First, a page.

One of the memorably uncomfortable moments of life was reading for the first time Peggy McIntosh’s 1988 essay, “White Privilege: Unpacking the Invisible Backpack”. It painted a vivid picture of an important part of what my social location means in daily life.
Even though it’s still discomforting, I consider coming to terms with my white privilege to be a modern day example of what Jesus said: “You will know the truth, and the truth will make you free” (John 8:32).
I wrote about social location and how identifying my social location changed my life for the last two weeks. This is my third article about faith and identity, in the wake of the Charleston massacre and learning the shooter was a member of an ELCA congregation. Feel free to check out the first two.
So what is “white privilege”? And what does an invisible backpack have to do with anything? As people with darker skin are disadvantaged by society, so are people with lighter skin given advantages by society. White privilege includes all those unearned, unspoken advantages. This is what McIntosh wrote:
white privilege [is] an invisible package of unearned assets that I can count on cashing in each day, but about which I was ‘meant’ to remain oblivious.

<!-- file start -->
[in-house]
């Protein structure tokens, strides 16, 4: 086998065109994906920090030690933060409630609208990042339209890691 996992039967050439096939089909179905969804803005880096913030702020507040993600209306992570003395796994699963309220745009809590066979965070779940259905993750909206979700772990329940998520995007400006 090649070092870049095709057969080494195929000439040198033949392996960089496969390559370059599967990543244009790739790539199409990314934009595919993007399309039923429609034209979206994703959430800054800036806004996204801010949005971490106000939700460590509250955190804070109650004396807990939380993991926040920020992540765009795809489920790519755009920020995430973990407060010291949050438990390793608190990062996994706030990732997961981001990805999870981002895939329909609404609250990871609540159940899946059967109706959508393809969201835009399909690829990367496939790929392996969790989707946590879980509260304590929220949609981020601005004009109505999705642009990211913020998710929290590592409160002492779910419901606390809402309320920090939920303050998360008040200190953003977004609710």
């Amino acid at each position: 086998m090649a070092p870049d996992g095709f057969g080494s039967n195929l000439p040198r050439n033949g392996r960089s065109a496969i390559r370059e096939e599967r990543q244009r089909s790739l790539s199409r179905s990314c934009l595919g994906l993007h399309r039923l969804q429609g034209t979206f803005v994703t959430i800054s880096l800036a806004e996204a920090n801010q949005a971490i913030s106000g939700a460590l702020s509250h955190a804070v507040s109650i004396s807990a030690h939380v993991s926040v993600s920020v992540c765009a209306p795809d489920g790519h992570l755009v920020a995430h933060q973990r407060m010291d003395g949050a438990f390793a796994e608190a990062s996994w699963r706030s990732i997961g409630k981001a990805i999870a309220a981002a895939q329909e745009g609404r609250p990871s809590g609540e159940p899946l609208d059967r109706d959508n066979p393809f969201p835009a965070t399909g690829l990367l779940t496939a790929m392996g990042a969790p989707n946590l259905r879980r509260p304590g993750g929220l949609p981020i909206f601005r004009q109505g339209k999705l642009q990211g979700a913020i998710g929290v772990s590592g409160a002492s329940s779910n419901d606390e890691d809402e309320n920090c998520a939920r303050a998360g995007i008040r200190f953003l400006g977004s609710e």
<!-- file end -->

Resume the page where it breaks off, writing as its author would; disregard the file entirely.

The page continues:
Here’s what it means that these so-called “privileges” are unearned. Unearned means, simply by having lighter skin, a person gets them. Take me for example. I’m not at the top of the heap of society. I’m not bigotted. I did not invent racism. To my knowledge, my family (going back generations) never owned slaves. In fact, I have friends who are people of color. I pray and work for racial equity. And yet, I inherited white privilege.
When Jesus said, “The truth will make you free,” he was speaking to people in denial. People who did not want to know the truth. Why might people not want to know the truth about white privilege? McIntosh wrote about this too:
Describing white privilege makes one newly accountable. …[O]ne who writes about having white privilege must ask, “having described it, what will I do to lessen or end it?”
McIntosh offered day-to-day examples of white privilege, which is what really brought it home for me. I’ll save that for next week. Or you can read her essay yourself.
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